We got the latest Pottery Barn Kids catalogue yesterday in the mail, and since I had nothing else allotted to the five minutes before I left for class, I flipped through it. I was seriously creeped out by the lifestyle they’re promoting.
Now, don’t get me wrong. I loves me some Pottery Barn. Dan and I actually have an apothecary table and matching TV stand. However, somehow with the main Pottery Barn catalogues, I’m able to distance myself from the vision of life they’re selling and just focus on the furniture and rugs themselves.
With the Pottery Barn Kids catalogue, I found that incredibly hard to do, maybe because there were actual kids in many of the pictures, which is almost never the case in the regular catalogue. The kids’ bedrooms all looked spotless and constructed. This is not inviting in the way it might be for adults. It felt very restrictive. Not only was everything put away, but the rooms were full of gleaming, heavy wood furniture and obsessive toy-organizing structures. The “playrooms” were even worse; they looked like classrooms. I was offended by the fact that all play seemed to be happening only in the playrooms, and the play actually being conducted in the playrooms seemed more like work. Also, everything, everything had a kid’s name on it. In some of the bedroom photos, there’d be a pillow with the kid’s name on it, and then the name on the wall in cut-out letters, and then the name on the baskets in the cubbies in the wall organizer.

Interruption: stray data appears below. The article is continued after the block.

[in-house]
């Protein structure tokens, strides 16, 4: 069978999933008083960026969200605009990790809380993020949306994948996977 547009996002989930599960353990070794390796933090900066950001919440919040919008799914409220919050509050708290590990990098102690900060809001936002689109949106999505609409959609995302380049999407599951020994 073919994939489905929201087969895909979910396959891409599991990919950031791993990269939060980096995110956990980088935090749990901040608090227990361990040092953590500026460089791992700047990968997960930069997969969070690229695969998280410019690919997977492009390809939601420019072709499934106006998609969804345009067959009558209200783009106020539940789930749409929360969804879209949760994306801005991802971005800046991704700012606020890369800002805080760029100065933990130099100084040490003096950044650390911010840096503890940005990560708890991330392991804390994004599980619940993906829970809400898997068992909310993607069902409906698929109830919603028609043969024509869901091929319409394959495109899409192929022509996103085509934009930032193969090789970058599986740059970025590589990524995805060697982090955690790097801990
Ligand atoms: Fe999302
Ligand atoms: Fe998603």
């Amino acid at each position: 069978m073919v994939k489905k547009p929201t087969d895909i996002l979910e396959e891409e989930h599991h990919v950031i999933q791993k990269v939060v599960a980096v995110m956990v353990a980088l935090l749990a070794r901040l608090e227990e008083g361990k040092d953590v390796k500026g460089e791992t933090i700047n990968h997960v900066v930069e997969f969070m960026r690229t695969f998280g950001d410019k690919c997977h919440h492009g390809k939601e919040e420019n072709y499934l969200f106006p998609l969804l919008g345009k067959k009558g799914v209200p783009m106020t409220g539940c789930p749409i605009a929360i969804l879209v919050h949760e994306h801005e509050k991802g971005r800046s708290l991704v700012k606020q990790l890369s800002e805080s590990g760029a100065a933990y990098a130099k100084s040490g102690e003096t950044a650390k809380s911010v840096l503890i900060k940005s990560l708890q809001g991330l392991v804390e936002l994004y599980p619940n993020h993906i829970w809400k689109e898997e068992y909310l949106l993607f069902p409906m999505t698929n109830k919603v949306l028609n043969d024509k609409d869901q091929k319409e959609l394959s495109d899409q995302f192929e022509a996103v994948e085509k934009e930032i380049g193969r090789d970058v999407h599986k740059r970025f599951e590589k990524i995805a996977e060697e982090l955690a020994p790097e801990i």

It was all just so sterile. It seemed designed for the family that a) uses their kids’ rooms as showpieces in their perfect homes, and b) can’t remember their kids’ names, probably because those kids are actually boarded out until needed for endearing photos. I’m all for organization, especially if it’s going to help Nate read, and I’m even in favor of showcase homes, but kids have to get a pass on that. You can make the choice to be an obsessive adult with a perfect home, but leave your kids out of it.